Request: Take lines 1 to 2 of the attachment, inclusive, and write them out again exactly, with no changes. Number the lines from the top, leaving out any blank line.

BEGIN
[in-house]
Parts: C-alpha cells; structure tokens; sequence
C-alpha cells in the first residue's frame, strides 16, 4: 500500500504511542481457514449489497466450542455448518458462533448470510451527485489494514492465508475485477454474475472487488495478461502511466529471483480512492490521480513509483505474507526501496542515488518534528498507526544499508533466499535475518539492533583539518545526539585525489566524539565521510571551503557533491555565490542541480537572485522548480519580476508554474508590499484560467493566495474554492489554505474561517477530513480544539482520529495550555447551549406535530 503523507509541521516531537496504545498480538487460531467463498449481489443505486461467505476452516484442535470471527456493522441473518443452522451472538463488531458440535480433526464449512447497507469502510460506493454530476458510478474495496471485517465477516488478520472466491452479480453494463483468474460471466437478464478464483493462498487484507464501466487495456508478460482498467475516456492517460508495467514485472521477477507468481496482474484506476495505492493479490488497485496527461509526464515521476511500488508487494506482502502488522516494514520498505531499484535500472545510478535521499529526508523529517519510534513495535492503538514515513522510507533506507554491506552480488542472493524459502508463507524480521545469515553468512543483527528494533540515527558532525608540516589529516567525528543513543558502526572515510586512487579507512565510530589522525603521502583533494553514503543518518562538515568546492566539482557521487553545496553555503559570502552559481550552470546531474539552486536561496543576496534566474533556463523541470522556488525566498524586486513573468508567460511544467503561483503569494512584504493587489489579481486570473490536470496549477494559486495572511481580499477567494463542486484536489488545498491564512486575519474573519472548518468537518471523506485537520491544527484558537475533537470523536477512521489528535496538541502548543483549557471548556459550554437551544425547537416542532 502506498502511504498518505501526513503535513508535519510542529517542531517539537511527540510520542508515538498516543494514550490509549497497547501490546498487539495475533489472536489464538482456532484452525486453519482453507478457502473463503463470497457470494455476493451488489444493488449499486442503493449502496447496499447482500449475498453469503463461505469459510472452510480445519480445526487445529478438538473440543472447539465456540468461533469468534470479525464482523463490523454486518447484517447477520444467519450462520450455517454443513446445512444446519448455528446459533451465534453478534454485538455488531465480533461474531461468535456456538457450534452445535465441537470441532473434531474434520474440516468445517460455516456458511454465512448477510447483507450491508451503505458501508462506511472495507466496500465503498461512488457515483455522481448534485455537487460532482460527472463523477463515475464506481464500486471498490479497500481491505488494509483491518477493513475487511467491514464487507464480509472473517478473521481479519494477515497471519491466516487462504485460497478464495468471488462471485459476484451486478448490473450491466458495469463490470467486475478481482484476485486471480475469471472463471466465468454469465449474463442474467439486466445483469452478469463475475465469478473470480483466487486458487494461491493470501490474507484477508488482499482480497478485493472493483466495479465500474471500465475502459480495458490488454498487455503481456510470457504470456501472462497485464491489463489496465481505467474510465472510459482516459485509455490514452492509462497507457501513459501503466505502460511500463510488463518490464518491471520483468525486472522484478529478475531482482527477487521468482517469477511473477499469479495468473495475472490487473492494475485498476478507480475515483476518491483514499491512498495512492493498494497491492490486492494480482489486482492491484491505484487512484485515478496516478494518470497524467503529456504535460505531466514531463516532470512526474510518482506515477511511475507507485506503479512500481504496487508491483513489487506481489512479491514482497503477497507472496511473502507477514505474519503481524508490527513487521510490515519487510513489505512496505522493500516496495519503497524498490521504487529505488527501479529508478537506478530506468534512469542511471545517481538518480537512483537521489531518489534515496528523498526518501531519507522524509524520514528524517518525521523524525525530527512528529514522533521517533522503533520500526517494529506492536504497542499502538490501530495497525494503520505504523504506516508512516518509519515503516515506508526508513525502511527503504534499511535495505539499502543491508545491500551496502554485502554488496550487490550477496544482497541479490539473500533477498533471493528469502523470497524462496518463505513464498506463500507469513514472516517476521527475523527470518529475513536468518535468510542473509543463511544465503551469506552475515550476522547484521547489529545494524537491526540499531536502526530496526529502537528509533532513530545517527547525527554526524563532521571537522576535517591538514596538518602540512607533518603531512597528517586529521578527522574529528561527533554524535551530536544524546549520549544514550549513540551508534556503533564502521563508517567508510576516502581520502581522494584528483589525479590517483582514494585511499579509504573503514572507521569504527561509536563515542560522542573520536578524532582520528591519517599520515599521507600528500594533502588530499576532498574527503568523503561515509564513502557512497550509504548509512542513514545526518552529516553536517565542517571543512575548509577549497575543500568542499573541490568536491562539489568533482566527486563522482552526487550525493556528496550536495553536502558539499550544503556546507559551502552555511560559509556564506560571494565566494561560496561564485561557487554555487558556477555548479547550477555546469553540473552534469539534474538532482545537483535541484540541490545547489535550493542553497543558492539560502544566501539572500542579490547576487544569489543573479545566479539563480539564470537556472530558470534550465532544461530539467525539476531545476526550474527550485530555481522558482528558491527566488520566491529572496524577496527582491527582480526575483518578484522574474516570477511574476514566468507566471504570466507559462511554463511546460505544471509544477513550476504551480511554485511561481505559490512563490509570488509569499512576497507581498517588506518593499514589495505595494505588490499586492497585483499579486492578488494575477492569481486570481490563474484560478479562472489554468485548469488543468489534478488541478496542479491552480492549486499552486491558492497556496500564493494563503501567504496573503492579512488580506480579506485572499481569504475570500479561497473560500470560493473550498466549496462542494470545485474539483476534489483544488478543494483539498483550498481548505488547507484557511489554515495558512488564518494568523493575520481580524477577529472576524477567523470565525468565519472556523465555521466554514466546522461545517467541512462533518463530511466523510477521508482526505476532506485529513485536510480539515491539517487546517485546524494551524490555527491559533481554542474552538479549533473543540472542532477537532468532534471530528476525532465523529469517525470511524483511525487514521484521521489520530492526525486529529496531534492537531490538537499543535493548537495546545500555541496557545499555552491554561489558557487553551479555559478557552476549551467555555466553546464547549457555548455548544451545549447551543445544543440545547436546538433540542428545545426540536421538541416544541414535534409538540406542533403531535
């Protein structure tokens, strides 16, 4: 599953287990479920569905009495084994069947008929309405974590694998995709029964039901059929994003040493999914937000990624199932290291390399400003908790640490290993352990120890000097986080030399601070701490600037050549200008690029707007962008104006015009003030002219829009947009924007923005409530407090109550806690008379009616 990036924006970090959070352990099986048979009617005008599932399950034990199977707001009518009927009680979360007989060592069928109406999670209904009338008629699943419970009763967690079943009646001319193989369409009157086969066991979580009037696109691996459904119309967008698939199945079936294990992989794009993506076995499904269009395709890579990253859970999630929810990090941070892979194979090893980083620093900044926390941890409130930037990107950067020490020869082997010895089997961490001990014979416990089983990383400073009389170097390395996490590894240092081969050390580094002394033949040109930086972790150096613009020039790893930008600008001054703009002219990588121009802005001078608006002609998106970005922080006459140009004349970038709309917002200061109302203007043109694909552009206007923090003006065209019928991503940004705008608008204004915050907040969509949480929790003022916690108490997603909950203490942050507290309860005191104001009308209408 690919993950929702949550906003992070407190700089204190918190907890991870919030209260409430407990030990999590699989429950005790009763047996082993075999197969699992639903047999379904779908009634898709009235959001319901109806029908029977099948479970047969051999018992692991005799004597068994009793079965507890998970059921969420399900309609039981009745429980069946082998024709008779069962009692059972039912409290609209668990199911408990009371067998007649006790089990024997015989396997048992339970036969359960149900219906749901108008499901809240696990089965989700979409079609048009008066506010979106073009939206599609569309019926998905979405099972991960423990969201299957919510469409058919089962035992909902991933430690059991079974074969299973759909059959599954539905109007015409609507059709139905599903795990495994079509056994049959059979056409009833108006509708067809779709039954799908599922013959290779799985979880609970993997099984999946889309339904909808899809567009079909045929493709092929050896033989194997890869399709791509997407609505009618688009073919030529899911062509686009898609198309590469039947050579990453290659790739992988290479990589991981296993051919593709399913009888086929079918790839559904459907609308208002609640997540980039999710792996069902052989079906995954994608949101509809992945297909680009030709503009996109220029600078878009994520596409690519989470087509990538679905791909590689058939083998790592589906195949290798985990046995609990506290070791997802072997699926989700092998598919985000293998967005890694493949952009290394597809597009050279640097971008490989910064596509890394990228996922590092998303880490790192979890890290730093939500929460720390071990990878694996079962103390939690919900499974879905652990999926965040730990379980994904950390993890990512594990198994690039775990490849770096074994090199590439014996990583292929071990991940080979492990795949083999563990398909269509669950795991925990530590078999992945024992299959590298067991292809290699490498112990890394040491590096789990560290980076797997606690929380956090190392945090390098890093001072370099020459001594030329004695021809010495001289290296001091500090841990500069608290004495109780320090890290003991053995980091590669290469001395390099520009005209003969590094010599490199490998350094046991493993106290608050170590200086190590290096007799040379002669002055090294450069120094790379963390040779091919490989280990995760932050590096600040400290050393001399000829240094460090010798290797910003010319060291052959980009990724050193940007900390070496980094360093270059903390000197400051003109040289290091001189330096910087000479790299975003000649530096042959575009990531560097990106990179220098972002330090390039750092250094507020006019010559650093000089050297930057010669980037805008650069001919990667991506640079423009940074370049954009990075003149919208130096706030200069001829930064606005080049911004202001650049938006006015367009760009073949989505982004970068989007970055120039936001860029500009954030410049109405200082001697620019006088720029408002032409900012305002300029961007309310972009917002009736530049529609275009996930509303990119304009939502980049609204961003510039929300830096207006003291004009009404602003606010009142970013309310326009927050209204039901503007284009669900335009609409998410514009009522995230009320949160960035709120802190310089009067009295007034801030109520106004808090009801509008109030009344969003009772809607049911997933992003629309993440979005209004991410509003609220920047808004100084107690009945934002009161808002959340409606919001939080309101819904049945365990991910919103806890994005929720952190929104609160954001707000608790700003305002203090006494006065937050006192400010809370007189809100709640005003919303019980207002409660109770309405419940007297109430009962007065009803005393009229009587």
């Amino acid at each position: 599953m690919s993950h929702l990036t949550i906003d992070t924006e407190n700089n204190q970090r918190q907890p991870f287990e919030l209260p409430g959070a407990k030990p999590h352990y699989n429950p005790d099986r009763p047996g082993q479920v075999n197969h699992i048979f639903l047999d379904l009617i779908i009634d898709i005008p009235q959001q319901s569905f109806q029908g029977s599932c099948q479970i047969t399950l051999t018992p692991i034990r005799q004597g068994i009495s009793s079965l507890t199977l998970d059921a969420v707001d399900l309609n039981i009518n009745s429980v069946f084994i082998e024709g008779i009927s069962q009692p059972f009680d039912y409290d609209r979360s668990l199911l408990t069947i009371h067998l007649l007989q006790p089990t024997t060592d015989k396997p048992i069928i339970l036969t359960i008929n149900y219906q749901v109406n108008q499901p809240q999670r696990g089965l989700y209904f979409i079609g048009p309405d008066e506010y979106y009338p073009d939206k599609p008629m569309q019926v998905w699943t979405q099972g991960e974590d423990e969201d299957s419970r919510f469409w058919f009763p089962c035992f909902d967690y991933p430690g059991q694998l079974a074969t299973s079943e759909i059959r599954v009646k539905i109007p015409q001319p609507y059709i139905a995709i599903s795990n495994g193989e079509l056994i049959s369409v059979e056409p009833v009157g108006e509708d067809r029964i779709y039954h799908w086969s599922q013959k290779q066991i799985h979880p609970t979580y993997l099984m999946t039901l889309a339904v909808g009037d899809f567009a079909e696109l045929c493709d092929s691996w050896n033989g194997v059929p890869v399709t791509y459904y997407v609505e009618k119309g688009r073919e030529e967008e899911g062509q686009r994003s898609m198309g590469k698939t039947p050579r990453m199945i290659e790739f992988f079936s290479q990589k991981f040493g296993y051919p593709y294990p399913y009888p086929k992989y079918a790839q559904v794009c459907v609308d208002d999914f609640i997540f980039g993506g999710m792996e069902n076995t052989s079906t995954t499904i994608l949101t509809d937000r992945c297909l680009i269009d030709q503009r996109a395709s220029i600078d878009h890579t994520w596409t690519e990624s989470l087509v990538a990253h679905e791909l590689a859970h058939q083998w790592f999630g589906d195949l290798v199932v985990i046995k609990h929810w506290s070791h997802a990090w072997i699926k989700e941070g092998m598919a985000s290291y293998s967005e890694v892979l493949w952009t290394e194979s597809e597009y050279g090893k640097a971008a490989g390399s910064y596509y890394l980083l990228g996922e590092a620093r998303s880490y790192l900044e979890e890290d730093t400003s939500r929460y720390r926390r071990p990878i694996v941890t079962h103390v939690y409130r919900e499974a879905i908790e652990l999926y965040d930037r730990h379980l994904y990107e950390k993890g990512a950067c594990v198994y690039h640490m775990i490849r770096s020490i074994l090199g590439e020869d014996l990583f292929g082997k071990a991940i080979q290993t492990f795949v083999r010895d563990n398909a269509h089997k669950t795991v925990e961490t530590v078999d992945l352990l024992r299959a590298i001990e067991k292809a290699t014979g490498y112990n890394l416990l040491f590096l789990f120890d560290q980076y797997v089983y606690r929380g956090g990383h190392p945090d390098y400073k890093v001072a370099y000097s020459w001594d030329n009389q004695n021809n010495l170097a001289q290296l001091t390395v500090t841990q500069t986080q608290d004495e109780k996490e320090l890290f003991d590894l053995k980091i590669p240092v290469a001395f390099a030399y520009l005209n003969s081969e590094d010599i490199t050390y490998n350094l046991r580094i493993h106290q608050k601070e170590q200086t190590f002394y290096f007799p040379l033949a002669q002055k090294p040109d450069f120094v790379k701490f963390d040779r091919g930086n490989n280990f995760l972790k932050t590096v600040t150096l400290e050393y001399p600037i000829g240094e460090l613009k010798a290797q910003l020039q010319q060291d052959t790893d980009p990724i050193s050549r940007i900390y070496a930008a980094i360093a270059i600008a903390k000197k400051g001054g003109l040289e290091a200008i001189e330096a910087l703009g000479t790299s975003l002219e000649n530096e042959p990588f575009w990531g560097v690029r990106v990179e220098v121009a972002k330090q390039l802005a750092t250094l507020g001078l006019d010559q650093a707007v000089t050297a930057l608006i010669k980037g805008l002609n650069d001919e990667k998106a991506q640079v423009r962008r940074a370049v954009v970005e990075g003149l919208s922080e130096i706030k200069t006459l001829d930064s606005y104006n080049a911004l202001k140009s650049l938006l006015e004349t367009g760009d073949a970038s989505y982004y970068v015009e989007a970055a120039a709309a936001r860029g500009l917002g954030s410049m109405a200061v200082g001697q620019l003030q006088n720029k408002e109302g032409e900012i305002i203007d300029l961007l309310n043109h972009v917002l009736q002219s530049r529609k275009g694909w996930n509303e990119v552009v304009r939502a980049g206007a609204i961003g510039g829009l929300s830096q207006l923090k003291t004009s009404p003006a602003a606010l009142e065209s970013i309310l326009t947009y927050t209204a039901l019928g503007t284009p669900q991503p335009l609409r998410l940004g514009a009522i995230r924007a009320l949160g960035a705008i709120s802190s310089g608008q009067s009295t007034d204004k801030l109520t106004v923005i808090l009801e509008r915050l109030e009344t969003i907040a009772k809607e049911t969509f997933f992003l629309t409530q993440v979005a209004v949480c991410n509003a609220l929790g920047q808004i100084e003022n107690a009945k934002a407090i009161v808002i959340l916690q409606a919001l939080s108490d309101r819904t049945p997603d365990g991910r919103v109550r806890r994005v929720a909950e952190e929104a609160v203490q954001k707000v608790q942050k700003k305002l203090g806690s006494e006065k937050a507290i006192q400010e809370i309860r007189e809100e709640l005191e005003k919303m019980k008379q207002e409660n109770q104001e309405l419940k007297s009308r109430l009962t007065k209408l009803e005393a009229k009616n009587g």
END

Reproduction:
[in-house]
Parts: C-alpha cells; structure tokens; sequence